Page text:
After the Ministry of Education set new conditions for schools to host junior secondary schools ahead of Grade Seven enrollment, parents and school administrators are in a new dilemma.
In a circular made public on Sunday, January 8, the Ministry set a slew of conditions for schools, including infrastructure, enrollment numbers, and personnel resources.
Schools in urban and crowded locations, for example, must have at least 45 students or risk being merged.
“Primary schools with an enrolment of fewer than 45 learners will serve as feeder schools to other JSSs within a two-kilometre proximity,” the circular reads in part.
During the review, schools will be expected to demonstrate that they have the needed number of qualified teachers with a minimum education level of a diploma.
Teachers would also be required to demonstrate their ability to teach the additional courses as part of the competency-based curriculum (CBC).
Because of the practical aspect of CBC, all junior secondary schools are required to have an Integrated Science Laboratory.
The checklist from the Ministry also includes two extra classes for junior secondary schools, suitable sanitation, hygienic food handling, and adequate playgrounds.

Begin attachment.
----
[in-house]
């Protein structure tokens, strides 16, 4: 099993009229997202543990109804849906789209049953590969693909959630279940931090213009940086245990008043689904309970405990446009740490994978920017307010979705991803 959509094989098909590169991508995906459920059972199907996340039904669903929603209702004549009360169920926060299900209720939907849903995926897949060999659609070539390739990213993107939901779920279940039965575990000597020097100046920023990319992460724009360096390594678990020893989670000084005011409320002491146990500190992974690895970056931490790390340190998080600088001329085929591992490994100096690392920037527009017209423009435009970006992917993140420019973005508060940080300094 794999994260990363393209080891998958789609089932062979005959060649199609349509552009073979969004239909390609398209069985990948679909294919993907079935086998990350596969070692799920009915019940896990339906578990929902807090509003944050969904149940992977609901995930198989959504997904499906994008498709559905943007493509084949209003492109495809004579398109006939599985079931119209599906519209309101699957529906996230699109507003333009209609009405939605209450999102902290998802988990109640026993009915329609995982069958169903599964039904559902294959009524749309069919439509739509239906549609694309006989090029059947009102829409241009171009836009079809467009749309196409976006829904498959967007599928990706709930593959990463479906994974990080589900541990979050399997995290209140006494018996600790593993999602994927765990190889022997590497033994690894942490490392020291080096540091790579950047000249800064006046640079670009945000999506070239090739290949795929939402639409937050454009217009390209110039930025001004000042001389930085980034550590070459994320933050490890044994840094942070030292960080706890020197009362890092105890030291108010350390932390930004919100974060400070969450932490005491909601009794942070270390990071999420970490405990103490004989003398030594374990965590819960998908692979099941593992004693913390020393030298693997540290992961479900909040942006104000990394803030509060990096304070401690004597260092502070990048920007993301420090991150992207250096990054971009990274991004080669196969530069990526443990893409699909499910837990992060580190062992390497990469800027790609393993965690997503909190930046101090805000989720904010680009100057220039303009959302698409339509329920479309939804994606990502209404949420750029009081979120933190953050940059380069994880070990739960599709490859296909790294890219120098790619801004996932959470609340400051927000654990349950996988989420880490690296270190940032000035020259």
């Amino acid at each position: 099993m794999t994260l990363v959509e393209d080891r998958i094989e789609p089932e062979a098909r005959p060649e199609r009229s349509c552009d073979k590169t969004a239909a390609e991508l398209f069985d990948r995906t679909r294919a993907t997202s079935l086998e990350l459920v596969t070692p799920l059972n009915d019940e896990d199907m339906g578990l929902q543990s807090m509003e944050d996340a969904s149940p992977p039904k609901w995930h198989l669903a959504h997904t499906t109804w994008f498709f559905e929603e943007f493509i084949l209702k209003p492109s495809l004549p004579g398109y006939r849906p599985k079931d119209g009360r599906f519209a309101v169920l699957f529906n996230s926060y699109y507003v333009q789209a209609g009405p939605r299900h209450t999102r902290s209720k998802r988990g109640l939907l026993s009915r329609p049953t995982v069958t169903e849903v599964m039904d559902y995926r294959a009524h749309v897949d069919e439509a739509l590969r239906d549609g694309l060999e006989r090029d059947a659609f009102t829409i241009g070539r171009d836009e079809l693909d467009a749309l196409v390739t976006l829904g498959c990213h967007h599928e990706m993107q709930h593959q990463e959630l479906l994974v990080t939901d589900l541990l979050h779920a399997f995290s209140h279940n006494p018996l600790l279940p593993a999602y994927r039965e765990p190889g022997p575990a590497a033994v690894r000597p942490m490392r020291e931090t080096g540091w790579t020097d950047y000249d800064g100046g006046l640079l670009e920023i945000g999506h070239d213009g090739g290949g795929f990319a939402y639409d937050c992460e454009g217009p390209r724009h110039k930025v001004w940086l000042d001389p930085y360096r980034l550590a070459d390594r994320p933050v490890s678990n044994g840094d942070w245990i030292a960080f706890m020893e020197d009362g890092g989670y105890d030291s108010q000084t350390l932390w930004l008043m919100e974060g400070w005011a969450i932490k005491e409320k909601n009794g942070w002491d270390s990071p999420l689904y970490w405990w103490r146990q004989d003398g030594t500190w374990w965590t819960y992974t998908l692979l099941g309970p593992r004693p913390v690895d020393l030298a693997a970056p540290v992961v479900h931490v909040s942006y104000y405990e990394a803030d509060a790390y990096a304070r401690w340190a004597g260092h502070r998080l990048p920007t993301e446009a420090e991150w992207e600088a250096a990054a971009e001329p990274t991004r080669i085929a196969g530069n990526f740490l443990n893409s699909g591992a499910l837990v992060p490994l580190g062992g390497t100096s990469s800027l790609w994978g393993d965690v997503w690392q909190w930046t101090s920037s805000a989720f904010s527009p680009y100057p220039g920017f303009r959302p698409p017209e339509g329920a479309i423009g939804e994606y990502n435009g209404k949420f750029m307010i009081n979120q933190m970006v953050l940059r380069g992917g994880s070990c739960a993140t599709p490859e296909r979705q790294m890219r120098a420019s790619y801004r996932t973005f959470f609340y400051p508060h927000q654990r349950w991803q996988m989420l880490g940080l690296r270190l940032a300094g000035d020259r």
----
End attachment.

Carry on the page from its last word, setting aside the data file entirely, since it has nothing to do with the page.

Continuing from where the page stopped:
Head teachers have complained that some of the criteria are prohibitively expensive, particularly the construction and equipment of laboratories.
“We must invest considerably to ensure that the laboratories are equipped and that we hire an experienced laboratory technician,” said school director John Maina.
President William Ruto announced a slew of measures to guarantee that schools are ready to welcome Grade 7 students in a joint media interview on January 4.
Ruto mentioned that institutions with additional classrooms can convert some of them into laboratories. He advocated that schools in close proximity share some of the facilities.
The new regulations apply to both public and private primary schools.